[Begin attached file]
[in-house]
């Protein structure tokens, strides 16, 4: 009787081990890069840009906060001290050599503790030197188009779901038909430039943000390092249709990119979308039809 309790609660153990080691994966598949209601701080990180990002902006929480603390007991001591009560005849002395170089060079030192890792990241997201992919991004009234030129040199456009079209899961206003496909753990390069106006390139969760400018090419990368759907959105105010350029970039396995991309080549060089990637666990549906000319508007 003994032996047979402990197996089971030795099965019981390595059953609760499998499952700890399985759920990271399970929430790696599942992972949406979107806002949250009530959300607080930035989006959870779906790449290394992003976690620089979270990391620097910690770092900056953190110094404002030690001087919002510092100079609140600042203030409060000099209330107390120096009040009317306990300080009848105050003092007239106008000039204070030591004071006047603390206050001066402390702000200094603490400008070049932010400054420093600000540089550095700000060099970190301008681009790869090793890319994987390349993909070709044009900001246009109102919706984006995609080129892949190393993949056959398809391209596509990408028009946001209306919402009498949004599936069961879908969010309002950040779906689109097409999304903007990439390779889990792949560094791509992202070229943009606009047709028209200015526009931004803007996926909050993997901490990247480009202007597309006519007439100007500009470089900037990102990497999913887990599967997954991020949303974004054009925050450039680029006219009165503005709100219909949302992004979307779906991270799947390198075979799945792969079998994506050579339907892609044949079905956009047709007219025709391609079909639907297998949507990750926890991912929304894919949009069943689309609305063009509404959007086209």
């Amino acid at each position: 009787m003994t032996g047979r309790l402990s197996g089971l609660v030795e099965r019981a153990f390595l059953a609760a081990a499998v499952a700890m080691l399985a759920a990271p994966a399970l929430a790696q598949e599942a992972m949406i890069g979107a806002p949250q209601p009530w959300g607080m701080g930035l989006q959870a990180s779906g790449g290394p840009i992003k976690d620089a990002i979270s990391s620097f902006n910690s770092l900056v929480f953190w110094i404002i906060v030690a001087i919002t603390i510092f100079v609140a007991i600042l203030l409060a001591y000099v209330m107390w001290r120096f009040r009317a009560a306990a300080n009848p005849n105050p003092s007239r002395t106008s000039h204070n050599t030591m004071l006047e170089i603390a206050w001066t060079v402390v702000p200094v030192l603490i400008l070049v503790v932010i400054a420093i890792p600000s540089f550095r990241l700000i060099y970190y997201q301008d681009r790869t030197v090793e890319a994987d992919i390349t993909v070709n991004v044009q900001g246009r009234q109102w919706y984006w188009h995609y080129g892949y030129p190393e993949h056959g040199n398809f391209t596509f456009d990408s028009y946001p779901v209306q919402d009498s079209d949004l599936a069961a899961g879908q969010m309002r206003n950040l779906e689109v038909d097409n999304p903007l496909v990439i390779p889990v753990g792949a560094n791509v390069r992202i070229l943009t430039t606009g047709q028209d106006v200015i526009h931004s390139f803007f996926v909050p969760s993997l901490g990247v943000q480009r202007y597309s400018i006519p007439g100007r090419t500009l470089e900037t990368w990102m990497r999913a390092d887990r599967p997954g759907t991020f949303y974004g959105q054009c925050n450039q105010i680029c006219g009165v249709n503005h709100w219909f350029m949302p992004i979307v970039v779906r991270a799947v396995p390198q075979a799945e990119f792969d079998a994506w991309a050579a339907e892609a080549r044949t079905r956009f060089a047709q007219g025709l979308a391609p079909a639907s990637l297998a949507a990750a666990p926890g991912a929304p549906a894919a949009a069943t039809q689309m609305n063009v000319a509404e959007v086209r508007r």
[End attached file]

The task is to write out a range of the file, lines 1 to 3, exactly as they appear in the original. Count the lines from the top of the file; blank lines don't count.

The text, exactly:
[in-house]
């Protein structure tokens, strides 16, 4: 009787081990890069840009906060001290050599503790030197188009779901038909430039943000390092249709990119979308039809 309790609660153990080691994966598949209601701080990180990002902006929480603390007991001591009560005849002395170089060079030192890792990241997201992919991004009234030129040199456009079209899961206003496909753990390069106006390139969760400018090419990368759907959105105010350029970039396995991309080549060089990637666990549906000319508007 003994032996047979402990197996089971030795099965019981390595059953609760499998499952700890399985759920990271399970929430790696599942992972949406979107806002949250009530959300607080930035989006959870779906790449290394992003976690620089979270990391620097910690770092900056953190110094404002030690001087919002510092100079609140600042203030409060000099209330107390120096009040009317306990300080009848105050003092007239106008000039204070030591004071006047603390206050001066402390702000200094603490400008070049932010400054420093600000540089550095700000060099970190301008681009790869090793890319994987390349993909070709044009900001246009109102919706984006995609080129892949190393993949056959398809391209596509990408028009946001209306919402009498949004599936069961879908969010309002950040779906689109097409999304903007990439390779889990792949560094791509992202070229943009606009047709028209200015526009931004803007996926909050993997901490990247480009202007597309006519007439100007500009470089900037990102990497999913887990599967997954991020949303974004054009925050450039680029006219009165503005709100219909949302992004979307779906991270799947390198075979799945792969079998994506050579339907892609044949079905956009047709007219025709391609079909639907297998949507990750926890991912929304894919949009069943689309609305063009509404959007086209």
């Amino acid at each position: 009787m003994t032996g047979r309790l402990s197996g089971l609660v030795e099965r019981a153990f390595l059953a609760a081990a499998v499952a700890m080691l399985a759920a990271p994966a399970l929430a790696q598949e599942a992972m949406i890069g979107a806002p949250q209601p009530w959300g607080m701080g930035l989006q959870a990180s779906g790449g290394p840009i992003k976690d620089a990002i979270s990391s620097f902006n910690s770092l900056v929480f953190w110094i404002i906060v030690a001087i919002t603390i510092f100079v609140a007991i600042l203030l409060a001591y000099v209330m107390w001290r120096f009040r009317a009560a306990a300080n009848p005849n105050p003092s007239r002395t106008s000039h204070n050599t030591m004071l006047e170089i603390a206050w001066t060079v402390v702000p200094v030192l603490i400008l070049v503790v932010i400054a420093i890792p600000s540089f550095r990241l700000i060099y970190y997201q301008d681009r790869t030197v090793e890319a994987d992919i390349t993909v070709n991004v044009q900001g246009r009234q109102w919706y984006w188009h995609y080129g892949y030129p190393e993949h056959g040199n398809f391209t596509f456009d990408s028009y946001p779901v209306q919402d009498s079209d949004l599936a069961a899961g879908q969010m309002r206003n950040l779906e689109v038909d097409n999304p903007l496909v990439i390779p889990v753990g792949a560094n791509v390069r992202i070229l943009t430039t606009g047709q028209d106006v200015i526009h931004s390139f803007f996926v909050p969760s993997l901490g990247v943000q480009r202007y597309s400018i006519p007439g100007r090419t500009l470089e900037t990368w990102m990497r999913a390092d887990r599967p997954g759907t991020f949303y974004g959105q054009c925050n450039q105010i680029c006219g009165v249709n503005h709100w219909f350029m949302p992004i979307v970039v779906r991270a799947v396995p390198q075979a799945e990119f792969d079998a994506w991309a050579a339907e892609a080549r044949t079905r956009f060089a047709q007219g025709l979308a391609p079909a639907s990637l297998a949507a990750a666990p926890g991912a929304p549906a894919a949009a069943t039809q689309m609305n063009v000319a509404e959007v086209r508007r």